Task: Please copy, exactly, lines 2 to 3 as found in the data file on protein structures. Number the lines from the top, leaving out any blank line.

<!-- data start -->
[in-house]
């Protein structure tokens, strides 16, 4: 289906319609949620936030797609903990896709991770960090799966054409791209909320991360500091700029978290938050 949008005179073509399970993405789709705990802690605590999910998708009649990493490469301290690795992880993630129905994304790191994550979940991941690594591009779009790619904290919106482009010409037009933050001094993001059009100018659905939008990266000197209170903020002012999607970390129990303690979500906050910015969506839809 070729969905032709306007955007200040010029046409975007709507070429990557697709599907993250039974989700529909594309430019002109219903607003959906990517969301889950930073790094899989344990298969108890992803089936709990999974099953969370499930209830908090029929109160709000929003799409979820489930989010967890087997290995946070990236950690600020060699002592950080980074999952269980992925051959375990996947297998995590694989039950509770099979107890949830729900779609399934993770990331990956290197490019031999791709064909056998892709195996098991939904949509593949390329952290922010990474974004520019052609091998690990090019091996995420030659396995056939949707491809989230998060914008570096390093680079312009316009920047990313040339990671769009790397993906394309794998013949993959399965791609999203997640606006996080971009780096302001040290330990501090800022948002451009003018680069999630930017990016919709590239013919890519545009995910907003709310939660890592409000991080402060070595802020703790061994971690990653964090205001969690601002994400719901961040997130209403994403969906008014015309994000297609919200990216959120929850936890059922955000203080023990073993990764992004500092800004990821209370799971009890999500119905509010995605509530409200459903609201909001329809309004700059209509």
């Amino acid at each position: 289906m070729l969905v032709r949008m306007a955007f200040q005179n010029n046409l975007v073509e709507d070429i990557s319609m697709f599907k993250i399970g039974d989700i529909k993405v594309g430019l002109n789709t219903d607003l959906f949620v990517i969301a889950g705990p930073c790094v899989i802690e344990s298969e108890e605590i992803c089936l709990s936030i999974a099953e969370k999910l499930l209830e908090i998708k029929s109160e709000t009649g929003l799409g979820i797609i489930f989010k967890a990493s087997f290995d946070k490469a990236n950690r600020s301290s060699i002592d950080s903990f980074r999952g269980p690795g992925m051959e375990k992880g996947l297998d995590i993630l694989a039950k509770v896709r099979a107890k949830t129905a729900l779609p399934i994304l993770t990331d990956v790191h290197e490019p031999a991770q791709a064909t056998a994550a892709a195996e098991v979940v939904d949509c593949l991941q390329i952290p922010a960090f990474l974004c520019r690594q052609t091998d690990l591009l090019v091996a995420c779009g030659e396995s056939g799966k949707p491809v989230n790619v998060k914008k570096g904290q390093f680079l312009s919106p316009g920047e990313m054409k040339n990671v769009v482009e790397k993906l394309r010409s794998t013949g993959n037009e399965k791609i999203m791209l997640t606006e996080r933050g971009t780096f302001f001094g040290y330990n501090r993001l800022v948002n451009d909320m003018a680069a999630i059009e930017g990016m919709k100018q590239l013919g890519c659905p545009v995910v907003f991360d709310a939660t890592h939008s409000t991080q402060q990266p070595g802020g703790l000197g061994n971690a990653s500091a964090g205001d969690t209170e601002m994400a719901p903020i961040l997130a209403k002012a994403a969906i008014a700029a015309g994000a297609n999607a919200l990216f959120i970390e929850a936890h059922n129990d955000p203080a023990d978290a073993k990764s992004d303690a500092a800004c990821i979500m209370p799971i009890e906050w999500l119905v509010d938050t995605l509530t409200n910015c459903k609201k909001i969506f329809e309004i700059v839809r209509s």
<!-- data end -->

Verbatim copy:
């Protein structure tokens, strides 16, 4: 289906319609949620936030797609903990896709991770960090799966054409791209909320991360500091700029978290938050 949008005179073509399970993405789709705990802690605590999910998708009649990493490469301290690795992880993630129905994304790191994550979940991941690594591009779009790619904290919106482009010409037009933050001094993001059009100018659905939008990266000197209170903020002012999607970390129990303690979500906050910015969506839809 070729969905032709306007955007200040010029046409975007709507070429990557697709599907993250039974989700529909594309430019002109219903607003959906990517969301889950930073790094899989344990298969108890992803089936709990999974099953969370499930209830908090029929109160709000929003799409979820489930989010967890087997290995946070990236950690600020060699002592950080980074999952269980992925051959375990996947297998995590694989039950509770099979107890949830729900779609399934993770990331990956290197490019031999791709064909056998892709195996098991939904949509593949390329952290922010990474974004520019052609091998690990090019091996995420030659396995056939949707491809989230998060914008570096390093680079312009316009920047990313040339990671769009790397993906394309794998013949993959399965791609999203997640606006996080971009780096302001040290330990501090800022948002451009003018680069999630930017990016919709590239013919890519545009995910907003709310939660890592409000991080402060070595802020703790061994971690990653964090205001969690601002994400719901961040997130209403994403969906008014015309994000297609919200990216959120929850936890059922955000203080023990073993990764992004500092800004990821209370799971009890999500119905509010995605509530409200459903609201909001329809309004700059209509």
């Amino acid at each position: 289906m070729l969905v032709r949008m306007a955007f200040q005179n010029n046409l975007v073509e709507d070429i990557s319609m697709f599907k993250i399970g039974d989700i529909k993405v594309g430019l002109n789709t219903d607003l959906f949620v990517i969301a889950g705990p930073c790094v899989i802690e344990s298969e108890e605590i992803c089936l709990s936030i999974a099953e969370k999910l499930l209830e908090i998708k029929s109160e709000t009649g929003l799409g979820i797609i489930f989010k967890a990493s087997f290995d946070k490469a990236n950690r600020s301290s060699i002592d950080s903990f980074r999952g269980p690795g992925m051959e375990k992880g996947l297998d995590i993630l694989a039950k509770v896709r099979a107890k949830t129905a729900l779609p399934i994304l993770t990331d990956v790191h290197e490019p031999a991770q791709a064909t056998a994550a892709a195996e098991v979940v939904d949509c593949l991941q390329i952290p922010a960090f990474l974004c520019r690594q052609t091998d690990l591009l090019v091996a995420c779009g030659e396995s056939g799966k949707p491809v989230n790619v998060k914008k570096g904290q390093f680079l312009s919106p316009g920047e990313m054409k040339n990671v769009v482009e790397k993906l394309r010409s794998t013949g993959n037009e399965k791609i999203m791209l997640t606006e996080r933050g971009t780096f302001f001094g040290y330990n501090r993001l800022v948002n451009d909320m003018a680069a999630i059009e930017g990016m919709k100018q590239l013919g890519c659905p545009v995910v907003f991360d709310a939660t890592h939008s409000t991080q402060q990266p070595g802020g703790l000197g061994n971690a990653s500091a964090g205001d969690t209170e601002m994400a719901p903020i961040l997130a209403k002012a994403a969906i008014a700029a015309g994000a297609n999607a919200l990216f959120i970390e929850a936890h059922n129990d955000p203080a023990d978290a073993k990764s992004d303690a500092a800004c990821i979500m209370p799971i009890e906050w999500l119905v509010d938050t995605l509530t409200n910015c459903k609201k909001i969506f329809e309004i700059v839809r209509s």